Random Field Model Reveals Structure of the Protein Recombinational Landscape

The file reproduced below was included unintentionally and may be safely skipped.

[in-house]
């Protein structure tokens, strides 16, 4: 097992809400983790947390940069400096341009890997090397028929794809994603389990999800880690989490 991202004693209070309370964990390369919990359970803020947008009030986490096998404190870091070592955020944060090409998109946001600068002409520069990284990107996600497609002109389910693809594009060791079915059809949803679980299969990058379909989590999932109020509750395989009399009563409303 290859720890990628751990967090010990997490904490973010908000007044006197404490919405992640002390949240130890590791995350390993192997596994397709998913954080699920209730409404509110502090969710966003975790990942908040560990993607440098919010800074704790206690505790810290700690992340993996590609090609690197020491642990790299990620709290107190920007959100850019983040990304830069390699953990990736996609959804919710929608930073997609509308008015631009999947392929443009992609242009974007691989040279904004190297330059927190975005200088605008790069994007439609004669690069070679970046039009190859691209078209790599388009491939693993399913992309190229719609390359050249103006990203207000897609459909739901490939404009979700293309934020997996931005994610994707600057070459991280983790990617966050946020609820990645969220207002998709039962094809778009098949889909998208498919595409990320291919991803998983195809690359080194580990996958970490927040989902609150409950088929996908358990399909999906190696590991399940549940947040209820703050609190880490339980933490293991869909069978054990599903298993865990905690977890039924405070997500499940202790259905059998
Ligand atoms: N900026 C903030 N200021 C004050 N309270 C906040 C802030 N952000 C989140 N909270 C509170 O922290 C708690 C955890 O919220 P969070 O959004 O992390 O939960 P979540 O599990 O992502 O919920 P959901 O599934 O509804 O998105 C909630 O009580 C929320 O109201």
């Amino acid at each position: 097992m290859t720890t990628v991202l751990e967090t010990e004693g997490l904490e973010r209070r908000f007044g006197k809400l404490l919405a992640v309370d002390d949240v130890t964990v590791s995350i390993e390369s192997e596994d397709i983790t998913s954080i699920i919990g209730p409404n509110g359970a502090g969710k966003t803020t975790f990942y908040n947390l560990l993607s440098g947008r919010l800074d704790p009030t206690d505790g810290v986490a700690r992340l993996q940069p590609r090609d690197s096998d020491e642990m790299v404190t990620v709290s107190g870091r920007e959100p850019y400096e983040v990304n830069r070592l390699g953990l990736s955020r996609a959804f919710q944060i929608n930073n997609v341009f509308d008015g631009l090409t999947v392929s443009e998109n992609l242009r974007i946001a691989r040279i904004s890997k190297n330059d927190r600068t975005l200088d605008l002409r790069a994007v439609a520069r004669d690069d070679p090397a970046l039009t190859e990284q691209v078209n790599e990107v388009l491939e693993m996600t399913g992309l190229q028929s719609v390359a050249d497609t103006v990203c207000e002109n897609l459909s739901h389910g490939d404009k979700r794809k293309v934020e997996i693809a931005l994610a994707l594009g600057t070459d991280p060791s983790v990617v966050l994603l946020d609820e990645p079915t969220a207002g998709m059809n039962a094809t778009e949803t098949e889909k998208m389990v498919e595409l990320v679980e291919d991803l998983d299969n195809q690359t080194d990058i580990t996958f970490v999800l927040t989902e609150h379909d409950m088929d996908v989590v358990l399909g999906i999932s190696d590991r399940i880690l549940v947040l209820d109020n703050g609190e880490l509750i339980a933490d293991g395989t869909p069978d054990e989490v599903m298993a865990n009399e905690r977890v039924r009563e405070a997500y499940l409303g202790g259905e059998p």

We are interested in how intragenic recombination contributes to the evolution of proteins and how this mechanism complements and enhances the diversity generated by random mutation. Experiments have revealed that proteins are highly tolerant to recombination with homologous sequences (mutation by recombination is conservative); more surprisingly, they have also shown that homologous sequence fragments make largely additive contributions to biophysical properties such as stability. Here, we develop a random field model to describe the statistical features of the subset of protein space accessible by recombination, which we refer to as the recombinational landscape. This model shows quantitative agreement with experimental results compiled from eight libraries of proteins that were generated by recombining gene fragments from homologous proteins. The model reveals a recombinational landscape that is highly enriched in functional sequences, with properties dominated by a large-scale additive structure. It also quantifies the relative contributions of parent sequence identity, crossover locations, and protein fold to the tolerance of proteins to recombination. Intragenic recombination explores a unique subset of sequence space that promotes rapid molecular diversification and functional adaptation. Mutation and recombination are the primary sources of genetic variation in evolving populations. The relative benefit of these two diversification mechanisms and how they complement each other has been a long-standing question in evolutionary biology. While it is clear what types of genetic diversity these two mechanisms can create, a significant challenge is relating these sequence changes to changes in fitness. The fitness landscape, which describes this mapping from genotype to phenotype, is extraordinarily complex and defined over an incomprehensibly large space of sequences. Here, we develop a model of the landscape that relies not on the details of this mapping, but rather on the statistical relationships between sequences. By studying the expected values of landscape properties, we can gain insights into the structure of the landscape that are independent of the details of how genotype dictates phenotype. We use this random field model to understand how recombination explores a functionally enriched and diverse subset of protein sequence space.